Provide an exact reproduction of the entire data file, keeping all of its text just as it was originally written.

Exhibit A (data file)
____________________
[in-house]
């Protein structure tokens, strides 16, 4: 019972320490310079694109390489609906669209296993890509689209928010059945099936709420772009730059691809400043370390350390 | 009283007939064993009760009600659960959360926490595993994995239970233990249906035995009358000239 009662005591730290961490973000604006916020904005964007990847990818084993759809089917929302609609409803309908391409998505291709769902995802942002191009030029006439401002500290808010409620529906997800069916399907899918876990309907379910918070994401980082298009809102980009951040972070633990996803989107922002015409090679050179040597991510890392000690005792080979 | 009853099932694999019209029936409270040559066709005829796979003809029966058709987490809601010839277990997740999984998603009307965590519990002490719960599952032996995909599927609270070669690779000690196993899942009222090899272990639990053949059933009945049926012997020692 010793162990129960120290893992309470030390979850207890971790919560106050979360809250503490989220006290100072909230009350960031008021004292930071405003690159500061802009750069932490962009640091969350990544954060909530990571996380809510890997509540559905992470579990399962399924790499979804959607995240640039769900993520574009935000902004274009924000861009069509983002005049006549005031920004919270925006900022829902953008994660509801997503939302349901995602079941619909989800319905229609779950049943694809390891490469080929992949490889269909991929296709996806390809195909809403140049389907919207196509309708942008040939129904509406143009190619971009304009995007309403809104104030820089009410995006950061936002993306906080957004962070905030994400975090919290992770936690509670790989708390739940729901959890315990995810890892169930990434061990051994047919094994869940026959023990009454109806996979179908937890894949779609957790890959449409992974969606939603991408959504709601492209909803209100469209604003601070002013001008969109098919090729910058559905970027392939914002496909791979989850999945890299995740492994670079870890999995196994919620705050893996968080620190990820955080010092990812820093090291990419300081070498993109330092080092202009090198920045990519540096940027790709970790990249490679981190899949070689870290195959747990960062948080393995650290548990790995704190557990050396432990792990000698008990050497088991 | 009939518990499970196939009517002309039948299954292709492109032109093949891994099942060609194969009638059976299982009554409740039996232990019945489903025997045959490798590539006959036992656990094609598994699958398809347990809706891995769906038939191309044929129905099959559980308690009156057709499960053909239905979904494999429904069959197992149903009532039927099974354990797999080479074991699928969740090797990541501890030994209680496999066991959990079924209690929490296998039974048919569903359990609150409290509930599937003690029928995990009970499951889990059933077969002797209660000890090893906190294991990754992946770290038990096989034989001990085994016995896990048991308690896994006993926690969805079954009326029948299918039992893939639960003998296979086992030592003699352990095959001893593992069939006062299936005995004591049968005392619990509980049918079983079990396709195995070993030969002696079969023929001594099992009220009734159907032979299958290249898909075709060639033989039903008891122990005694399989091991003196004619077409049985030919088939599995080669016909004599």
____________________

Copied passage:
[in-house]
């Protein structure tokens, strides 16, 4: 019972320490310079694109390489609906669209296993890509689209928010059945099936709420772009730059691809400043370390350390 | 009283007939064993009760009600659960959360926490595993994995239970233990249906035995009358000239 009662005591730290961490973000604006916020904005964007990847990818084993759809089917929302609609409803309908391409998505291709769902995802942002191009030029006439401002500290808010409620529906997800069916399907899918876990309907379910918070994401980082298009809102980009951040972070633990996803989107922002015409090679050179040597991510890392000690005792080979 | 009853099932694999019209029936409270040559066709005829796979003809029966058709987490809601010839277990997740999984998603009307965590519990002490719960599952032996995909599927609270070669690779000690196993899942009222090899272990639990053949059933009945049926012997020692 010793162990129960120290893992309470030390979850207890971790919560106050979360809250503490989220006290100072909230009350960031008021004292930071405003690159500061802009750069932490962009640091969350990544954060909530990571996380809510890997509540559905992470579990399962399924790499979804959607995240640039769900993520574009935000902004274009924000861009069509983002005049006549005031920004919270925006900022829902953008994660509801997503939302349901995602079941619909989800319905229609779950049943694809390891490469080929992949490889269909991929296709996806390809195909809403140049389907919207196509309708942008040939129904509406143009190619971009304009995007309403809104104030820089009410995006950061936002993306906080957004962070905030994400975090919290992770936690509670790989708390739940729901959890315990995810890892169930990434061990051994047919094994869940026959023990009454109806996979179908937890894949779609957790890959449409992974969606939603991408959504709601492209909803209100469209604003601070002013001008969109098919090729910058559905970027392939914002496909791979989850999945890299995740492994670079870890999995196994919620705050893996968080620190990820955080010092990812820093090291990419300081070498993109330092080092202009090198920045990519540096940027790709970790990249490679981190899949070689870290195959747990960062948080393995650290548990790995704190557990050396432990792990000698008990050497088991 | 009939518990499970196939009517002309039948299954292709492109032109093949891994099942060609194969009638059976299982009554409740039996232990019945489903025997045959490798590539006959036992656990094609598994699958398809347990809706891995769906038939191309044929129905099959559980308690009156057709499960053909239905979904494999429904069959197992149903009532039927099974354990797999080479074991699928969740090797990541501890030994209680496999066991959990079924209690929490296998039974048919569903359990609150409290509930599937003690029928995990009970499951889990059933077969002797209660000890090893906190294991990754992946770290038990096989034989001990085994016995896990048991308690896994006993926690969805079954009326029948299918039992893939639960003998296979086992030592003699352990095959001893593992069939006062299936005995004591049968005392619990509980049918079983079990396709195995070993030969002696079969023929001594099992009220009734159907032979299958290249898909075709060639033989039903008891122990005694399989091991003196004619077409049985030919088939599995080669016909004599």